Learn how to export finished images from Exposure. Detailed descriptions of all file handling options such as metadata, image size, and more are included in this video. Exporting is the last major step in your editing workflow in Exposure.
Photo: Halftone Studios
Exposure is a nondestructive editor. It never touches your original photos. Exporting creates a copy of your photo with Exposure’s edits applied, which you can then print, upload to social media, or use in an album design program.
To begin, select the files you want to export. I’m going to select a few of the photos from this folder by holding down the ⌘ key and clicking each image I want to export. Windows users hold down the Control key instead.
You have two different methods of exporting them: either by exporting or by quick exporting. First, I’ll demonstrate the Export method.
After selecting the images, open the export window by right-clicking one of the selected photos. Choose ‘Export…’ from the menu. Or by pressing ⌘+E on Mac, or Control+E on Windows.
There are a number of different export options to choose from. Let’s go through them.
The destination is the folder the photos will be exported to.
The file naming section controls how your exported images are named.
Here, you can either go with the original name, or create custom text, a sequence, or a combination of these. You can also specify that the extension will be upper- or lower-case, and if it will be 3 or 4 letters. Click on the settings gear to choose existing naming presets.
The file settings section allows you to configure the file type and output color space. The file type options are JPEG, TIFF, PSD, and Original.
When you choose JPEG you’ll see a quality slider appear. Low values result in smaller, lower quality files. We recommend setting it at the high end of the range.
The TIFF options are compression and bit depth. In the compression list ZIP adds lossless compression but may not be compatible with all applications. ‘None’ is no compression, and original uses the compression method of the original image.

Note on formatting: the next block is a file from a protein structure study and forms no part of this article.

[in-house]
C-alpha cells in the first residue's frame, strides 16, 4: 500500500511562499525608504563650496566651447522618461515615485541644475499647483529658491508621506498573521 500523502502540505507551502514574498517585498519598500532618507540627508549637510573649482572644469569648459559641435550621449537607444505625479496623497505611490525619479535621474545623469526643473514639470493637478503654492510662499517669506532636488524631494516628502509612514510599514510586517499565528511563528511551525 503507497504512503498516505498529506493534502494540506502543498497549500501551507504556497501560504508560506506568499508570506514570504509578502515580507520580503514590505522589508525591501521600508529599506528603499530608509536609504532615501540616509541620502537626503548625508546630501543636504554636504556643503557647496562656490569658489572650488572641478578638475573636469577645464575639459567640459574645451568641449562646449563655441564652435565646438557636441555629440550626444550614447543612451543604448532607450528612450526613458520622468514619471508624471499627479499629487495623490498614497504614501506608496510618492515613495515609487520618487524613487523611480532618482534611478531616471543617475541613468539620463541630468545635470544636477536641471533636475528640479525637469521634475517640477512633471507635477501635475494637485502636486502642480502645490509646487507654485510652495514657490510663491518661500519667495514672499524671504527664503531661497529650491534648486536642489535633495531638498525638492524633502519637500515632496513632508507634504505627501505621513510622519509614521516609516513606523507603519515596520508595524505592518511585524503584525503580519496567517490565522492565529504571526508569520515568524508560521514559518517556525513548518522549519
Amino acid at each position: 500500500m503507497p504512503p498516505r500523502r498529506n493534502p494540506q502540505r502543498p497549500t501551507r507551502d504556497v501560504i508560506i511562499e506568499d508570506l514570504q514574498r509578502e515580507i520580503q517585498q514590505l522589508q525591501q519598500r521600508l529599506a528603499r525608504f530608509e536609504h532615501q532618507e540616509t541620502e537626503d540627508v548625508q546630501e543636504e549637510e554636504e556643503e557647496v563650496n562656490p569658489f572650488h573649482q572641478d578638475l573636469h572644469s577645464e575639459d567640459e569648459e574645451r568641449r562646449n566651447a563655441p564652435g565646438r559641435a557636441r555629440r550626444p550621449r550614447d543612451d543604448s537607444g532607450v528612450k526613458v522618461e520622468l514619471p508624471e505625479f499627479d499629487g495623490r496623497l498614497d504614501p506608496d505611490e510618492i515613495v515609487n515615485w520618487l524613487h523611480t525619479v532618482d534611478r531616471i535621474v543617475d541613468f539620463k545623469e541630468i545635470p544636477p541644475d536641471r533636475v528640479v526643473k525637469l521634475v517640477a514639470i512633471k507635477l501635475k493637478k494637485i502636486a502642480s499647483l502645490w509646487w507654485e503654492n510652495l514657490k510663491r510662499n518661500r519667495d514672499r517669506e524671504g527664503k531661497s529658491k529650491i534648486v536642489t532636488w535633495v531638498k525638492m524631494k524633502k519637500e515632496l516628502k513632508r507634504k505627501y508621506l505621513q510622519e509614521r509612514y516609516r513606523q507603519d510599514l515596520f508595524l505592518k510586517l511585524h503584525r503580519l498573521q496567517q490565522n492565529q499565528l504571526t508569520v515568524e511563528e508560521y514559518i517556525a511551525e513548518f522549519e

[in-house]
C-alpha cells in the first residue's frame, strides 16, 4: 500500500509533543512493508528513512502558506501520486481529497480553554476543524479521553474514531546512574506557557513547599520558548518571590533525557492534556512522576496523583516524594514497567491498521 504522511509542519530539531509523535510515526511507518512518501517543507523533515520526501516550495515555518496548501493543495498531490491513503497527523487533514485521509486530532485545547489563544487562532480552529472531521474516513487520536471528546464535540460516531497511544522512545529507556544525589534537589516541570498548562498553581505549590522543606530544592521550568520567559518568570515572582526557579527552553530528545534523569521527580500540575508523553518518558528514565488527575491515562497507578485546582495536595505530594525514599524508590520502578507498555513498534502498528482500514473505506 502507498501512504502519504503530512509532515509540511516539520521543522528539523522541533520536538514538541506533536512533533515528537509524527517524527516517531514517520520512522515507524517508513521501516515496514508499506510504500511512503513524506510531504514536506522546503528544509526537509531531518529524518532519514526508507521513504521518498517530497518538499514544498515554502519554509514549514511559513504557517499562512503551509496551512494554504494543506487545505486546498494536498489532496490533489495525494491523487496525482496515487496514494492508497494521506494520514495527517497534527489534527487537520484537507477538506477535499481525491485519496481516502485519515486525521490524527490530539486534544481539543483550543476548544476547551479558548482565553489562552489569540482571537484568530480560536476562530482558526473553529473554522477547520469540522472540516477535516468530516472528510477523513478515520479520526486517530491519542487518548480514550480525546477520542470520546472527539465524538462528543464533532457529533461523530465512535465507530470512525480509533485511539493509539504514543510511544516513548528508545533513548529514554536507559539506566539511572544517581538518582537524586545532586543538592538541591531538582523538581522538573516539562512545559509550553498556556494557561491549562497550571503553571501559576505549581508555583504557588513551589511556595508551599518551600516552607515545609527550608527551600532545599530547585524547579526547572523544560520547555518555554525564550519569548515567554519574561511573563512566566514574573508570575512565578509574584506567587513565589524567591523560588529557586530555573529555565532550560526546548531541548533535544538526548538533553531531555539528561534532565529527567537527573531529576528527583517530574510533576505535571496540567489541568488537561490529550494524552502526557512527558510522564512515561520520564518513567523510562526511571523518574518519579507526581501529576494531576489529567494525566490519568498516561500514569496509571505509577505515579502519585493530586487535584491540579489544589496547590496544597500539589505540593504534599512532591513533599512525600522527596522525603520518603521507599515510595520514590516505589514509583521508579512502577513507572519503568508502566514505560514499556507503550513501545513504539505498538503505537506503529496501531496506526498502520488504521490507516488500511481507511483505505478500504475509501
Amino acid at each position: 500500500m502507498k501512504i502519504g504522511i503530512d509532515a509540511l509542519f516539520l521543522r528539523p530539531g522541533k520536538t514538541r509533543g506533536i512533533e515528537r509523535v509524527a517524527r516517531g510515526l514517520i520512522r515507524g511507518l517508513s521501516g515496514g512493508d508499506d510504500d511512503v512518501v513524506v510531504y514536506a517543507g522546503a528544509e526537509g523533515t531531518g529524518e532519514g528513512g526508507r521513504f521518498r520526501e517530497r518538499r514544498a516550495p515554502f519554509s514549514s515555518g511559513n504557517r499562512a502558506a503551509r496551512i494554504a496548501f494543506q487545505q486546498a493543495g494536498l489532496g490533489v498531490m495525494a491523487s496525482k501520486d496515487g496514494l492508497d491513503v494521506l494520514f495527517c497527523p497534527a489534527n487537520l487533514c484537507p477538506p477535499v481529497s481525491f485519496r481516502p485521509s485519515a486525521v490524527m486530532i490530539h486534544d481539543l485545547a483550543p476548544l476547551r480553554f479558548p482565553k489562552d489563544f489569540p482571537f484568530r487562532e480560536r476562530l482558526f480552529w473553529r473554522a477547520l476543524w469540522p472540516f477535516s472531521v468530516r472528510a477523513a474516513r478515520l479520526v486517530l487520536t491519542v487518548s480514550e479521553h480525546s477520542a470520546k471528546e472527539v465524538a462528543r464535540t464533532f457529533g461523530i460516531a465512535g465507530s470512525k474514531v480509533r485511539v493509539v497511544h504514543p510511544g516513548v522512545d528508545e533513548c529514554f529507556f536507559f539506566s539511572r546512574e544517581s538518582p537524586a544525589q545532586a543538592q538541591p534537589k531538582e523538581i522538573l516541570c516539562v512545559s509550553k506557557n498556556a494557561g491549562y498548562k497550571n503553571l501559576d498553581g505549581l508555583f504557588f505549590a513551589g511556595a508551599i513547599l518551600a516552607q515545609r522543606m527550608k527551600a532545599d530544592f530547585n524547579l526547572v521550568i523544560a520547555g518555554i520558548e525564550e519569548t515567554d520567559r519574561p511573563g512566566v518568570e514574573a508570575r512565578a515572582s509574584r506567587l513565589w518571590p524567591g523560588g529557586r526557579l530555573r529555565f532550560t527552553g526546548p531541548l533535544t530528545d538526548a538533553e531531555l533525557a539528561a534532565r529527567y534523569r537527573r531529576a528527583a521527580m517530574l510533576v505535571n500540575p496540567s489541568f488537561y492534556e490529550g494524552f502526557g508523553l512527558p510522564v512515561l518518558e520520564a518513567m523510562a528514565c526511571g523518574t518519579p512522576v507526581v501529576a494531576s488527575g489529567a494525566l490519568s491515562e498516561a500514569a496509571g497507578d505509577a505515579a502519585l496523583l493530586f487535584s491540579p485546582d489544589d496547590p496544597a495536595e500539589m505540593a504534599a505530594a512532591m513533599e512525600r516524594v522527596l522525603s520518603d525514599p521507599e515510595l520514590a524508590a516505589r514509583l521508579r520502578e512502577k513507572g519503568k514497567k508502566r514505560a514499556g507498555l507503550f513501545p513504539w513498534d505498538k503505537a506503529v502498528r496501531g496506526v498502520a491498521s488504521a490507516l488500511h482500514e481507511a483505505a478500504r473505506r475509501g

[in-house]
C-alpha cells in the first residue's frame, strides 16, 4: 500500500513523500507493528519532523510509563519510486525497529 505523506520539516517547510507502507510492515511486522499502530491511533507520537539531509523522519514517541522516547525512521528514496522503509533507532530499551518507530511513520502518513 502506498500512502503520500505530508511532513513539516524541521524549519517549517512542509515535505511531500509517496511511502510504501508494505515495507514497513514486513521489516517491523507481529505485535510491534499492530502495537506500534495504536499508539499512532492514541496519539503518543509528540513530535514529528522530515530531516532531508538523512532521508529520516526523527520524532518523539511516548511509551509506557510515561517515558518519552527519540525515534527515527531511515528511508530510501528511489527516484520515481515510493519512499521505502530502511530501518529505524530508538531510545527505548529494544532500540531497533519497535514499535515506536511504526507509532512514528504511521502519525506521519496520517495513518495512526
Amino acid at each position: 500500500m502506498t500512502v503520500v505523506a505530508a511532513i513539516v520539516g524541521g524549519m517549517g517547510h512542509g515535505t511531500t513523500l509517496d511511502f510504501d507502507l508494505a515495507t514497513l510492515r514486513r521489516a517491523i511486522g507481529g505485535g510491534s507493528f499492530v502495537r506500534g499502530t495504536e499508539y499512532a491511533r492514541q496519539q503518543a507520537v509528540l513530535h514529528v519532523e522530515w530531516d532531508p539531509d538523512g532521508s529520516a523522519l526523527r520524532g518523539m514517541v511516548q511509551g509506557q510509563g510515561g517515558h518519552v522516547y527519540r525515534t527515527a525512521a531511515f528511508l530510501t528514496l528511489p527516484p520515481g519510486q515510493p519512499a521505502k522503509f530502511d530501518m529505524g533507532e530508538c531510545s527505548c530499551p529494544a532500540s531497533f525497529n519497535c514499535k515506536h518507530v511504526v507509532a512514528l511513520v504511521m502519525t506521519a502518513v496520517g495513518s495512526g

The bit depth options are 8 or 16 bits per component. 16 bits gives you higher quality and larger file sizes. Use 8 bits for compatibility with older applications.
The original file type exports using the same format as your original image. When you use original to export a RAW file, Exposure writes a copy of the RAW file to the destination folder, along with the sidecar file. This is useful for importing into another application such as Lightroom. Most of Exposure’s visual edits aren’t accessible to other applications, but some metadata and crop settings are useable.
At the bottom of the File Settings section you see color space. This controls the color space for TIFF and JPEG files when they are exported. Use sRGB for files that will be used on the web. Adobe RGB and ProPhoto RGB are for high-quality situations like print work.
When you’ve got the settings set the way you like them, click the settings gear to save your file type settings as a new preset for future use. You can also reset them to default if you want.
The metadata section controls whether information, such as camera settings and copyright info, will be included with the images you export.
Image sizing is the last section. Check the Resize to Fit box if you want to resize your image or images. Enter either the new horizontal or vertical dimension and Exposure will calculate the other one. You can choose between pixels, inches, and centimeters. Note that Exposure will not enlarge your image . For that, you can use Alien Skin Blow Up, which is available in the Exposure Bundle. You can match the orientation, which means the height will be automatically swapped as necessary to match the portrait/landscape orientation of the image being exported. When you’ve set it how you like it, you can save your settings as a new Image Sizing preset.
In addition to specifying image dimensions, you have other resizing options. Long Edge constrains whichever is the longer edge of the image, be it portrait or landscape. Short Edge operates similarly, but with the short edge. Megapixels limits the total number of pixels by shrinking the image until its width-times-height is less than the specified value. Percentage reduces the image’s width and height to the specified percentage.
When you’ve selected your options, press the Export button to start your export. Now we’re back in the grid view. Here’s a small window showing the export progress. While the export is happening you can continue to use Exposure. Just drag the progress bar out of the way and continue working.
Now we’ll look at the Quick Export method.
Quick exports enable you to export different image recipes. This greatly speeds up the export process. You can save variants for web, publishing, and more, each with different settings and to different folders, with a few quick mouse clicks.
After selecting the images you wish to export, press either ⌘+shift+E on Mac or Control+Shift+E on Windows, or choose File>Quick Export… to open the dialog.
You’ll see a number of profiles already set up for you. Each with different settings in five different categories. Click the profile you want to use, or press 1–9 on the keyboard to run the corresponding profile.
To run multiple exports in one operation, press 0 or click Select Multiple. Then, select the profiles to use and click the Export button.
You can also select a profile directly from the Quick Export menu dropdown.
You can also create your own quick export profiles or modify the existing ones. In the Preferences dialog, you can create, reorder, edit, and delete your quick export profiles.